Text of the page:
Monday October 5, 2001 (Audio) Homily by Fr. Robert Altier Twenty-Sixth Week in Ordinary Time
Reading (Baruch 1:15-22) Gospel (St. Luke 10:13-16)
In the Gospel reading, we hear that same passage that comes up several times about the cities where the Lord had performed the majority of His miracles: Bethsaida, Chorazin, and Capernaum. The Lord condemns them because they did not listen. But then He takes it from the city to the individual: He said, "Whoever hears you hears Me. Whoever rejects you rejects Me. And whoever rejects Me rejects Him who sent Me."
That is the exact same thing that we see in the first reading today as Baruch is considering what had happened to the people. Baruch, remember, was the secretary to the prophet Jeremiah and so he is working with Jeremiah at the time of the exile. They remained in the Holy Land, initially; then wound up going off, anyway. Most of the people had already gone to Babylon. When the people refused to be obedient to God, then they decided that they could find some place of safety in Egypt; but, of course, that was exactly the opposite of what God had told them. So now Baruch is looking at all the devastation that had taken place in the Holy Land.
At that point, he is saying, "We are flushed with shame, we men of Judah and citizens of Jerusalem." And so you see, it is not the city - it is the individuals. It is the whole country and it is the whole city, on one level; but it is because of individual choices. That is exactly what he says: "With our kings and rulers and priests and prophets, and with our fathers, we have sinned against the Lord and we have disobeyed Him."
When we think about ourselves, it is not just about a general populace, but it is about individuals. The Lord has worked great things within us. We have heard the voice of the Lord; we have heard His Word. How much we need to be willing to say that we, too, have been more than willing to be disobedient to the Word of the Lord, that we are shamefaced in the sight of the Lord because of our own choices, because of our disobedience. And yet, the Lord is merciful. So we need to pray and beg His mercy in the face of our sinfulness. If the most sinful of the societies of the ancient world, like Tyre and Sidon and Sodom and Gomorrah, would have converted at the Word of the Lord, what about us?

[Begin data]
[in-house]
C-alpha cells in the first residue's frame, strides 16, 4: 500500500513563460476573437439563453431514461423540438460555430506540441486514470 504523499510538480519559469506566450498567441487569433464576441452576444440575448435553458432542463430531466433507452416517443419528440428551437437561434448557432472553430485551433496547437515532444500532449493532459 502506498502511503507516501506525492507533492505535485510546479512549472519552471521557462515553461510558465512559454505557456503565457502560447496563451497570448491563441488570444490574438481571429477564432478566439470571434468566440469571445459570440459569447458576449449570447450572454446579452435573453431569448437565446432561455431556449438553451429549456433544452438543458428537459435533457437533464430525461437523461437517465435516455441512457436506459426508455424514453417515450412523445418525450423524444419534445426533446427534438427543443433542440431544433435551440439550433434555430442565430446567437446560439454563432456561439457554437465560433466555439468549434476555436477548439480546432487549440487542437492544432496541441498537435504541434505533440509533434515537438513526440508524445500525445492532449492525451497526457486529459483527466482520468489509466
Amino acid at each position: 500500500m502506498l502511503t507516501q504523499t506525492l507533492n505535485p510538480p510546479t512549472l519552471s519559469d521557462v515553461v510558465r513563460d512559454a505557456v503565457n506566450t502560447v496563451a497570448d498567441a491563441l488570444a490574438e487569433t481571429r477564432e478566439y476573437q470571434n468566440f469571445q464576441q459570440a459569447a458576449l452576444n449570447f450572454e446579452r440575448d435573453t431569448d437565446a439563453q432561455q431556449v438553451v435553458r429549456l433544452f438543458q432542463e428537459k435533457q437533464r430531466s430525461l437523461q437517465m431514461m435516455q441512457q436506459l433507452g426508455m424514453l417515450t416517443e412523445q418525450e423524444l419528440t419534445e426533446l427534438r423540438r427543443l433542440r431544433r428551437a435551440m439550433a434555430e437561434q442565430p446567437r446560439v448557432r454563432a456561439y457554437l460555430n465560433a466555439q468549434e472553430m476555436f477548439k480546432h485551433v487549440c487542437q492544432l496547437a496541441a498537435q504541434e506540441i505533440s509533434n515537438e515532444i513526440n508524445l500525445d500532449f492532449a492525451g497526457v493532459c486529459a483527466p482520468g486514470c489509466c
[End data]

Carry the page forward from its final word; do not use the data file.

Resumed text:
We must be very careful that we do not simply take things for granted. We know the Word of the Lord, and we hear it day after day. Consequently, we just let it go in one ear and out the other. We do not really let it take effect within our lives. We have ways of rationalizing and justifying and saying, "Well, that is nice - but he really doesn't mean that." Or "I don't really have to do that! I don't have to change to become that way." No, it is the Word of God and we do need to change. We need to hear it and we need to put it into practice. Otherwise, we are going to hear those words that Our Lord speaks to the cities, not because the city itself was so bad, but because the individuals within the city refused to change when they heard the Word of God.
So now, for us - especially us, who are baptized into Christ - we can look at what happened to the people of the Old Testament times when they were disobedient. We can look at the people of the early New Testament times who heard Jesus preach and heard the word that He spoke against them if they refused to reform their lives. And then we can look at ourselves and ask if we have reformed, if we have repented, if we have turned things around. Not just a little bit to say, "Okay, I'll believe in Jesus and I'll kind of stop sinning - at least for the most part. Once in a while, maybe …but…" No. He wants sin out; He does not want us to play around with it. He wants us to change our lives. He wants us to cut off the old way and put on the new, to live a new life in Christ. That is what He is looking for.
If we refuse to reform our lives, then He will say, "Woe to you who heard the Word of God and refused to listen to it, refused to change, refused to reform." And we will be shamefaced in the sight of the Lord. But the opposite can be true. If we, sinners that we are, hear the Word of God and reform, then the forgiveness of the Lord is ours and the salvation which is promised to those who change their lives and live according to the way of Christ is going to be ours. That is the choice we have to make.
It should be an easy choice, but it is not because we do not like the change, and we have heard it so many times and let it slip in one ear and out the other. All of a sudden, now, we have to let it sink in. We have to make some serious choices about the way that we live our lives. We must hear the Word of God and put it into practice.
* This text was transcribed from the audio recording of a homily by Father Robert Altier with minimal editing.